The Charter of Dubai is a manifesto of urban readjustment.
The Charter has been drafted at a moment in time when the global real estate market has ground to a halt. Looking around, we find ourselves with the remains of an investment practice that focuses on built premium spaces: malls, business parks, gated communities, retreats, resorts.
The document is based on the thesis that the luxury refuges of today will be inevitably reclaimed. A flicker fathomed in time, the refuges will be integrated into the larger context of tomorrow’s open city and released into the dynamics of the environment.
Why call these premium spaces refuges? From a macro-spatial perspective, it is evident that these spaces form enclaves which withdraw from the wider city, or withdraw from society altogether. Across the world, these refuges have been confirming the tendency towards the development of a fragmented and socially stratified urbanity, which was pertinently described as splintering urbanism by Stephen Graham and Simon Marvin.
Taking up their argument, the self-contained resort is a subterfuge – a deception of independence – because these refuges extend their infrastructure and influence across borders and boundaries undetected. In turn, they squander resources at the expense and exclusion of others. It is also a misconception related to this topic that cities are separate from nature and do not need to be considered in the study of ecosystems.
The task at hand, now: How to turn the refuge from a traditional burgh (a fortified town) into a borough, a quarter that is a functional and thorough part of the urban landscape?
The Palm Jumeirah, also called the Palm Dubai, is not only the most spectacular of upscale refuges but it is also the paradigm: the ultimate diagram in terms of figure, internal organisation and external relations. This is why it serves as both a case study of critique and a test for transformation. Several measures of transformation are explored on the Palm while synchronically leveraged as general principles applicable to any upscale refuge.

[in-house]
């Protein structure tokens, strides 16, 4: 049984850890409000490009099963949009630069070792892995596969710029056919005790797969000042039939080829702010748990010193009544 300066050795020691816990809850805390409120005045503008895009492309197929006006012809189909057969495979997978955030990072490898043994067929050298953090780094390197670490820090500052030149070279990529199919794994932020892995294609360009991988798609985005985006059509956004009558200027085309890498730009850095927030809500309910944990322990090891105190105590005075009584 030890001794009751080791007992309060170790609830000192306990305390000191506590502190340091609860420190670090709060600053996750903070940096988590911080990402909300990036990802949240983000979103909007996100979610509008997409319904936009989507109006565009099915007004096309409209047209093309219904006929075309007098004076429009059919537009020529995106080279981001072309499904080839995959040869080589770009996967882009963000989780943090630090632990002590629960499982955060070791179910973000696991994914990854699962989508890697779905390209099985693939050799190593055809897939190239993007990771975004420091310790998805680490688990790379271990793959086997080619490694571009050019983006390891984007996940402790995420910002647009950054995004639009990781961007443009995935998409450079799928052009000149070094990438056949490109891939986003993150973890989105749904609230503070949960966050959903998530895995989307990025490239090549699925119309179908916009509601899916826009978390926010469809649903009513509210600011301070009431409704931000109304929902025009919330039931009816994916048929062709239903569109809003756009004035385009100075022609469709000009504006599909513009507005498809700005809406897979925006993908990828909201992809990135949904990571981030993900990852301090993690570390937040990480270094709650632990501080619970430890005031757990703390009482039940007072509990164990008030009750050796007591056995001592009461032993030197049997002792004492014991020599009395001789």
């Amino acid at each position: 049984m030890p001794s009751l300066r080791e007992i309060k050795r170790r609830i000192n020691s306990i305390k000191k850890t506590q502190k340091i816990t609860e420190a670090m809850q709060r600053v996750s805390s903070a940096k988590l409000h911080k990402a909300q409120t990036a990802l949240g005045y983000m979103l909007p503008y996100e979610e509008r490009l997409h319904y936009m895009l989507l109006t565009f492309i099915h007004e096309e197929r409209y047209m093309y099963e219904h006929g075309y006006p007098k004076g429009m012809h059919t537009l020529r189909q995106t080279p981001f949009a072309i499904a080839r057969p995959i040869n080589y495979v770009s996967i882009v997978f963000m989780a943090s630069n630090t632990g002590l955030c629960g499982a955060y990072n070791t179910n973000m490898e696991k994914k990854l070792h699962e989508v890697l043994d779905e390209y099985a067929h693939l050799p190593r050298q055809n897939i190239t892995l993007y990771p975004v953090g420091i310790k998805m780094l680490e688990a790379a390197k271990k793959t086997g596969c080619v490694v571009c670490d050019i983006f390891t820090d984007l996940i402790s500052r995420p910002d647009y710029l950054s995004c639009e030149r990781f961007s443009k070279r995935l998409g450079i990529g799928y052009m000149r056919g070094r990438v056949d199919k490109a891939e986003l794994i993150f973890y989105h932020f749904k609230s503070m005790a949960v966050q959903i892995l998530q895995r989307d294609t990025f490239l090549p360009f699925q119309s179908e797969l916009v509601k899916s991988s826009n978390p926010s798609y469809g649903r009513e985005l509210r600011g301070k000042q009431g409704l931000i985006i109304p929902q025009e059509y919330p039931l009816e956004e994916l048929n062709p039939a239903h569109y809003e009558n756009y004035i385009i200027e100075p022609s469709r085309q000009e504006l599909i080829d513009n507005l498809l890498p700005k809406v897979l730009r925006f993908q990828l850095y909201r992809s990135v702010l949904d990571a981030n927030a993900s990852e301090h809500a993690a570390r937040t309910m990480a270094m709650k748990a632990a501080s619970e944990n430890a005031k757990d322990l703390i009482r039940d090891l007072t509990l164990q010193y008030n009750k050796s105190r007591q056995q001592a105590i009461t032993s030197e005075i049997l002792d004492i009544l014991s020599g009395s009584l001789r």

The methodology is based on the notion that the luxury refuges built during the last real estate boom present a massive societal investment in terms of capital, expertise and labour. They have been built to speculate on a heated real estate market; not on necessity nor to live in. On the Palm, so-called virtual villas have been bought and re-sold ten times before the first stone was laid. Prices tripled and when they suddenly fell, people with no actual interest in using the homes called themselves owners. In the aftermath, what remains of these dysfunctional spectres is the laid-out infrastructure, literally the earthwork, roads, cables, tubes, and building stock.
The infrastructural skeleton, stripped bare from the fattened values of an economy of attention and speculation, provides the substance that should be worked with. By addressing the structural logics of the refuge, the points of critique become stepping stones of intervention and moreover provide opportunity for minimal incursions with major effects.
Each chapter of the Charter structures a scenario, or an idea for intervention; they are vignettes for further study. In particular, they introduce an aim and value, provide a critique and opportunity, and finally outline measurements of transformation and the subsequent benefits.
re:form - from spectacular image to urban figure
re:cover - from sand as land to dynamic environments of wind and water
re:source - from demanding air-conditioning to light, shade, and breeze
re:block - from controlled check points to a permeable grid
re:zone - from partitioned sameness to an exploration of difference
re:lock - from invisible gates to articulated entries
re:divide - from enclosure exclusion to cultural diversification
re:gain - from property speculation to social appropriation
re:plot - from grand estates to affordable dwelling aggregates
re:use - from under-utilized yards to common courtyards
re:view - from billboard architecture to local types
X-Palm is a possible result from the application of the Charter of Dubai.
for more see Cornell Journal for Architecture
Status: Under Construction
Location: Dubai, AE